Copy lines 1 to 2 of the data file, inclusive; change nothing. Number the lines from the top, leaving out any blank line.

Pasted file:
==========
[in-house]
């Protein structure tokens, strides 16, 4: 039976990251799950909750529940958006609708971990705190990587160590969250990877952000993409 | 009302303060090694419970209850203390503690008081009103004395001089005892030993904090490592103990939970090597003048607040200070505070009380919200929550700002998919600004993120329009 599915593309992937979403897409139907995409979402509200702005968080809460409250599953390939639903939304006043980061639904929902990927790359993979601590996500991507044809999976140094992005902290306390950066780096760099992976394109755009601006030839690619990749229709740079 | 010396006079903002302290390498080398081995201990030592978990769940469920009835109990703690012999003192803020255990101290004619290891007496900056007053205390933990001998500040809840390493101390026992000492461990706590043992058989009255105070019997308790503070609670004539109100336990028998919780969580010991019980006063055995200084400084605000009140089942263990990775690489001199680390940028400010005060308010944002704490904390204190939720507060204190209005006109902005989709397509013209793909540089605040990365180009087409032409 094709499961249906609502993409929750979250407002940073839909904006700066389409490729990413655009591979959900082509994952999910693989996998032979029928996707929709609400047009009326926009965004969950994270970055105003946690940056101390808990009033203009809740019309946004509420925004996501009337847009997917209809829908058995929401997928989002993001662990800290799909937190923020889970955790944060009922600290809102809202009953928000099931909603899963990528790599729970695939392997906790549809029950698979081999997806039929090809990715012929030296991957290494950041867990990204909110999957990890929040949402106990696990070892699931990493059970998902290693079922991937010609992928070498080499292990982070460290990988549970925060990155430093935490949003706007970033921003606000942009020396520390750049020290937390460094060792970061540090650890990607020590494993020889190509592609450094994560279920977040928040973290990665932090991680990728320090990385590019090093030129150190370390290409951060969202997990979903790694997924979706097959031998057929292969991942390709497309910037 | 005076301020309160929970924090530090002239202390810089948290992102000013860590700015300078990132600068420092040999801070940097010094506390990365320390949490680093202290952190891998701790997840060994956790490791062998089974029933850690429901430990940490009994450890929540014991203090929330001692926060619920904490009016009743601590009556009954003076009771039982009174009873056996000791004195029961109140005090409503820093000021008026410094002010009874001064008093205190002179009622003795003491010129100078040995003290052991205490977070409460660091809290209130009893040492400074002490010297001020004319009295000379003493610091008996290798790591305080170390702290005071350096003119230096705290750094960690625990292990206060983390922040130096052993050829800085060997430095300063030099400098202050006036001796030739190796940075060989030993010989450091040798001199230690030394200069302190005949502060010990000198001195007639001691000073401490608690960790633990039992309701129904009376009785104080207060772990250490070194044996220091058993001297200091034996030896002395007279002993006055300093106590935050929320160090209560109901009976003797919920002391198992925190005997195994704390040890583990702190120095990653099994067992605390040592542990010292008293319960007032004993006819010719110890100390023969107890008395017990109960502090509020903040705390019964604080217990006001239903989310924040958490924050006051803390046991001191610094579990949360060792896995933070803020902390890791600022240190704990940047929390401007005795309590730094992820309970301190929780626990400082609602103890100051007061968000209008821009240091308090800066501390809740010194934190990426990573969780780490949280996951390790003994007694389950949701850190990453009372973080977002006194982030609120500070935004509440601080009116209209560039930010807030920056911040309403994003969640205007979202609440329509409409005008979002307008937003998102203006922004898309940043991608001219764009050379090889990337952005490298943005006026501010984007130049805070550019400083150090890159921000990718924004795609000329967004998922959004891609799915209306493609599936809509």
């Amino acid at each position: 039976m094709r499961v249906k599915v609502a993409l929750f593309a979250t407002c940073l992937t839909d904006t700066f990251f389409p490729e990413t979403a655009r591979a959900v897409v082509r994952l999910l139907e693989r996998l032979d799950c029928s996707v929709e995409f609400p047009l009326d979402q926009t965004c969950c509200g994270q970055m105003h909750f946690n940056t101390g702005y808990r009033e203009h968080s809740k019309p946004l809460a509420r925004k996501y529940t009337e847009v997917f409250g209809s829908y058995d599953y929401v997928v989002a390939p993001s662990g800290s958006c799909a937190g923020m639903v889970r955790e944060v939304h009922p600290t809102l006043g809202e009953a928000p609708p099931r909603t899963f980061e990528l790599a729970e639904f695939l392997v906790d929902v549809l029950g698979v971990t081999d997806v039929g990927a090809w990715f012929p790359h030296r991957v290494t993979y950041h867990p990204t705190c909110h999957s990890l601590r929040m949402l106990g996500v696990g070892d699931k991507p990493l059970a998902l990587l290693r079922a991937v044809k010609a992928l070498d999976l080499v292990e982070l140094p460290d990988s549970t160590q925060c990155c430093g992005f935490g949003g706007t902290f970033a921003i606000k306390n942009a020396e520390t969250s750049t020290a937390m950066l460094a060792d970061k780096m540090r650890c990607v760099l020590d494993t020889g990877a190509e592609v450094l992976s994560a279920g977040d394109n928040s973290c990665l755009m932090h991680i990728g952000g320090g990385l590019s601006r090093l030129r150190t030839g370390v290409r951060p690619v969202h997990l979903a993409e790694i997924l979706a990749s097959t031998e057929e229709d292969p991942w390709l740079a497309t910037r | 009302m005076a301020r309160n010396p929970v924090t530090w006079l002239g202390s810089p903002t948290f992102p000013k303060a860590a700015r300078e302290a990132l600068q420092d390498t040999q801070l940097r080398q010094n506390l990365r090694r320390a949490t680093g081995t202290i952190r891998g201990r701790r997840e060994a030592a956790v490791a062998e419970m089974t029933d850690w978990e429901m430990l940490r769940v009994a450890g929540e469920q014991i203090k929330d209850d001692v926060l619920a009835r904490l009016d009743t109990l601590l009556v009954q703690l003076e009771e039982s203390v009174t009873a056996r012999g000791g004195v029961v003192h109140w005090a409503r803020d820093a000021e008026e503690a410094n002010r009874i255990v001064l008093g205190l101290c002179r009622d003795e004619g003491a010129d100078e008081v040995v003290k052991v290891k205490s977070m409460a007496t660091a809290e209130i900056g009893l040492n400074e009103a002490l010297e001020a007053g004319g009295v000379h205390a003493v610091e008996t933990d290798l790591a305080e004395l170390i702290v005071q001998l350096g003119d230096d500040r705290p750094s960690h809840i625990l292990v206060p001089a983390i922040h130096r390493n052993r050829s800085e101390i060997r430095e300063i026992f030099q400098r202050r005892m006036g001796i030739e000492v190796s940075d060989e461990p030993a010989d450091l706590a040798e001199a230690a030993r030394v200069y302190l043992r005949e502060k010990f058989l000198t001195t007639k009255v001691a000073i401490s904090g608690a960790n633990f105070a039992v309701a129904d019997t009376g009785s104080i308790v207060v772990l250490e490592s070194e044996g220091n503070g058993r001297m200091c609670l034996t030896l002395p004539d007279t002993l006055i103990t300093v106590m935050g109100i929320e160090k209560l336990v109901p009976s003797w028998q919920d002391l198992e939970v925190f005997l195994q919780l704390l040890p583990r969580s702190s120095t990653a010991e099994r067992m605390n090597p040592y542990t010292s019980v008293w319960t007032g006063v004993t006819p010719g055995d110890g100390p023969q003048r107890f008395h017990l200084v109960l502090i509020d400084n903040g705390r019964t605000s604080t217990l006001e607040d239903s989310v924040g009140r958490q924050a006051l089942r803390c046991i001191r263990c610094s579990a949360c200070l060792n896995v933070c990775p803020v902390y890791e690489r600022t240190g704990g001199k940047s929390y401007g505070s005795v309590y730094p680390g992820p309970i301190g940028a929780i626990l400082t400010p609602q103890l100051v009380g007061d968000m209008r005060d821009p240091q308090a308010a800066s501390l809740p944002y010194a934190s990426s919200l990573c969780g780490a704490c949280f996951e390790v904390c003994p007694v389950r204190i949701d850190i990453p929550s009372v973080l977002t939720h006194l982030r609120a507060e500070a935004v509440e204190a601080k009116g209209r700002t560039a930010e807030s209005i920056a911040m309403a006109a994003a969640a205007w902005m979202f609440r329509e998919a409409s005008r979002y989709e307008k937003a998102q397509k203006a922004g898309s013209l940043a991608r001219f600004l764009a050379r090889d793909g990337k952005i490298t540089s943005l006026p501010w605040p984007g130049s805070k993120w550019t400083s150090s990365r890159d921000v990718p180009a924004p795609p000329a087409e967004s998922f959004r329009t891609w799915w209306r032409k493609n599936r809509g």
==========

[in-house]
């Protein structure tokens, strides 16, 4: 039976990251799950909750529940958006609708971990705190990587160590969250990877952000993409 | 009302303060090694419970209850203390503690008081009103004395001089005892030993904090490592103990939970090597003048607040200070505070009380919200929550700002998919600004993120329009 599915593309992937979403897409139907995409979402509200702005968080809460409250599953390939639903939304006043980061639904929902990927790359993979601590996500991507044809999976140094992005902290306390950066780096760099992976394109755009601006030839690619990749229709740079 | 010396006079903002302290390498080398081995201990030592978990769940469920009835109990703690012999003192803020255990101290004619290891007496900056007053205390933990001998500040809840390493101390026992000492461990706590043992058989009255105070019997308790503070609670004539109100336990028998919780969580010991019980006063055995200084400084605000009140089942263990990775690489001199680390940028400010005060308010944002704490904390204190939720507060204190209005006109902005989709397509013209793909540089605040990365180009087409032409 094709499961249906609502993409929750979250407002940073839909904006700066389409490729990413655009591979959900082509994952999910693989996998032979029928996707929709609400047009009326926009965004969950994270970055105003946690940056101390808990009033203009809740019309946004509420925004996501009337847009997917209809829908058995929401997928989002993001662990800290799909937190923020889970955790944060009922600290809102809202009953928000099931909603899963990528790599729970695939392997906790549809029950698979081999997806039929090809990715012929030296991957290494950041867990990204909110999957990890929040949402106990696990070892699931990493059970998902290693079922991937010609992928070498080499292990982070460290990988549970925060990155430093935490949003706007970033921003606000942009020396520390750049020290937390460094060792970061540090650890990607020590494993020889190509592609450094994560279920977040928040973290990665932090991680990728320090990385590019090093030129150190370390290409951060969202997990979903790694997924979706097959031998057929292969991942390709497309910037 | 005076301020309160929970924090530090002239202390810089948290992102000013860590700015300078990132600068420092040999801070940097010094506390990365320390949490680093202290952190891998701790997840060994956790490791062998089974029933850690429901430990940490009994450890929540014991203090929330001692926060619920904490009016009743601590009556009954003076009771039982009174009873056996000791004195029961109140005090409503820093000021008026410094002010009874001064008093205190002179009622003795003491010129100078040995003290052991205490977070409460660091809290209130009893040492400074002490010297001020004319009295000379003493610091008996290798790591305080170390702290005071350096003119230096705290750094960690625990292990206060983390922040130096052993050829800085060997430095300063030099400098202050006036001796030739190796940075060989030993010989450091040798001199230690030394200069302190005949502060010990000198001195007639001691000073401490608690960790633990039992309701129904009376009785104080207060772990250490070194044996220091058993001297200091034996030896002395007279002993006055300093106590935050929320160090209560109901009976003797919920002391198992925190005997195994704390040890583990702190120095990653099994067992605390040592542990010292008293319960007032004993006819010719110890100390023969107890008395017990109960502090509020903040705390019964604080217990006001239903989310924040958490924050006051803390046991001191610094579990949360060792896995933070803020902390890791600022240190704990940047929390401007005795309590730094992820309970301190929780626990400082609602103890100051007061968000209008821009240091308090800066501390809740010194934190990426990573969780780490949280996951390790003994007694389950949701850190990453009372973080977002006194982030609120500070935004509440601080009116209209560039930010807030920056911040309403994003969640205007979202609440329509409409005008979002307008937003998102203006922004898309940043991608001219764009050379090889990337952005490298943005006026501010984007130049805070550019400083150090890159921000990718924004795609000329967004998922959004891609799915209306493609599936809509």